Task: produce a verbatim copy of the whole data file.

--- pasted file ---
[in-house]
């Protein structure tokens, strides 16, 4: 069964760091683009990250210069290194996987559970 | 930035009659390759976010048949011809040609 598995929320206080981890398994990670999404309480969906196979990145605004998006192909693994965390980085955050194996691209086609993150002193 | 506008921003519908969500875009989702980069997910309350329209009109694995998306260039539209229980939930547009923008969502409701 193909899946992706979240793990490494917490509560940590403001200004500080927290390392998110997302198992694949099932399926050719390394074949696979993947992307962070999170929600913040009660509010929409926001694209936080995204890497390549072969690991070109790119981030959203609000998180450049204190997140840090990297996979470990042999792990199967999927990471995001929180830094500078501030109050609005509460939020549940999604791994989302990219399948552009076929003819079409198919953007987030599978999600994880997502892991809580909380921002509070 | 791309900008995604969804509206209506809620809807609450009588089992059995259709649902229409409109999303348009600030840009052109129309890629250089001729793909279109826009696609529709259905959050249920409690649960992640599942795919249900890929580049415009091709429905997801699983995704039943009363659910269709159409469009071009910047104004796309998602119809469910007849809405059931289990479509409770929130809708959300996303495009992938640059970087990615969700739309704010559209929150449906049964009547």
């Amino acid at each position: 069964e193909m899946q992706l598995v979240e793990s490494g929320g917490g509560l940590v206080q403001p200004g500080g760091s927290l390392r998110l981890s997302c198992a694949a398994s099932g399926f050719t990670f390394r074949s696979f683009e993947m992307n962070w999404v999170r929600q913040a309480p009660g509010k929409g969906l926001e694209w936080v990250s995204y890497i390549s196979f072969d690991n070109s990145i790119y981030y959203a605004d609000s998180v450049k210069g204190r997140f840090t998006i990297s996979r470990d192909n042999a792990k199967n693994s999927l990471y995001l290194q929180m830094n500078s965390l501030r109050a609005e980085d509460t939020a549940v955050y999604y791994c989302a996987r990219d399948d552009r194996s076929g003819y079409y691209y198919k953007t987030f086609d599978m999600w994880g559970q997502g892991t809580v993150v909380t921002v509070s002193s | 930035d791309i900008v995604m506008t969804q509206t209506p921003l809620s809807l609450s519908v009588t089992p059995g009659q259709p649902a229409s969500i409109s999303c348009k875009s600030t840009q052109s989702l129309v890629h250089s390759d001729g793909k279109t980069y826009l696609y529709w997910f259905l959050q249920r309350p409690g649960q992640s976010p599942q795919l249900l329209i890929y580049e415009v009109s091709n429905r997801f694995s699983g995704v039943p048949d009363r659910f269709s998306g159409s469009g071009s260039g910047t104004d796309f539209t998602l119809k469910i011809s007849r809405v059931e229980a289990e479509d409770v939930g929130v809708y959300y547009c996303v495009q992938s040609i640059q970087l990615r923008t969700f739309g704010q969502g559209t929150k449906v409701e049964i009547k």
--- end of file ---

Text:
[in-house]
């Protein structure tokens, strides 16, 4: 069964760091683009990250210069290194996987559970 | 930035009659390759976010048949011809040609 598995929320206080981890398994990670999404309480969906196979990145605004998006192909693994965390980085955050194996691209086609993150002193 | 506008921003519908969500875009989702980069997910309350329209009109694995998306260039539209229980939930547009923008969502409701 193909899946992706979240793990490494917490509560940590403001200004500080927290390392998110997302198992694949099932399926050719390394074949696979993947992307962070999170929600913040009660509010929409926001694209936080995204890497390549072969690991070109790119981030959203609000998180450049204190997140840090990297996979470990042999792990199967999927990471995001929180830094500078501030109050609005509460939020549940999604791994989302990219399948552009076929003819079409198919953007987030599978999600994880997502892991809580909380921002509070 | 791309900008995604969804509206209506809620809807609450009588089992059995259709649902229409409109999303348009600030840009052109129309890629250089001729793909279109826009696609529709259905959050249920409690649960992640599942795919249900890929580049415009091709429905997801699983995704039943009363659910269709159409469009071009910047104004796309998602119809469910007849809405059931289990479509409770929130809708959300996303495009992938640059970087990615969700739309704010559209929150449906049964009547």
């Amino acid at each position: 069964e193909m899946q992706l598995v979240e793990s490494g929320g917490g509560l940590v206080q403001p200004g500080g760091s927290l390392r998110l981890s997302c198992a694949a398994s099932g399926f050719t990670f390394r074949s696979f683009e993947m992307n962070w999404v999170r929600q913040a309480p009660g509010k929409g969906l926001e694209w936080v990250s995204y890497i390549s196979f072969d690991n070109s990145i790119y981030y959203a605004d609000s998180v450049k210069g204190r997140f840090t998006i990297s996979r470990d192909n042999a792990k199967n693994s999927l990471y995001l290194q929180m830094n500078s965390l501030r109050a609005e980085d509460t939020a549940v955050y999604y791994c989302a996987r990219d399948d552009r194996s076929g003819y079409y691209y198919k953007t987030f086609d599978m999600w994880g559970q997502g892991t809580v993150v909380t921002v509070s002193s | 930035d791309i900008v995604m506008t969804q509206t209506p921003l809620s809807l609450s519908v009588t089992p059995g009659q259709p649902a229409s969500i409109s999303c348009k875009s600030t840009q052109s989702l129309v890629h250089s390759d001729g793909k279109t980069y826009l696609y529709w997910f259905l959050q249920r309350p409690g649960q992640s976010p599942q795919l249900l329209i890929y580049e415009v009109s091709n429905r997801f694995s699983g995704v039943p048949d009363r659910f269709s998306g159409s469009g071009s260039g910047t104004d796309f539209t998602l119809k469910i011809s007849r809405v059931e229980a289990e479509d409770v939930g929130v809708y959300y547009c996303v495009q992938s040609i640059q970087l990615r923008t969700f739309g704010q969502g559209t929150k449906v409701e049964i009547k």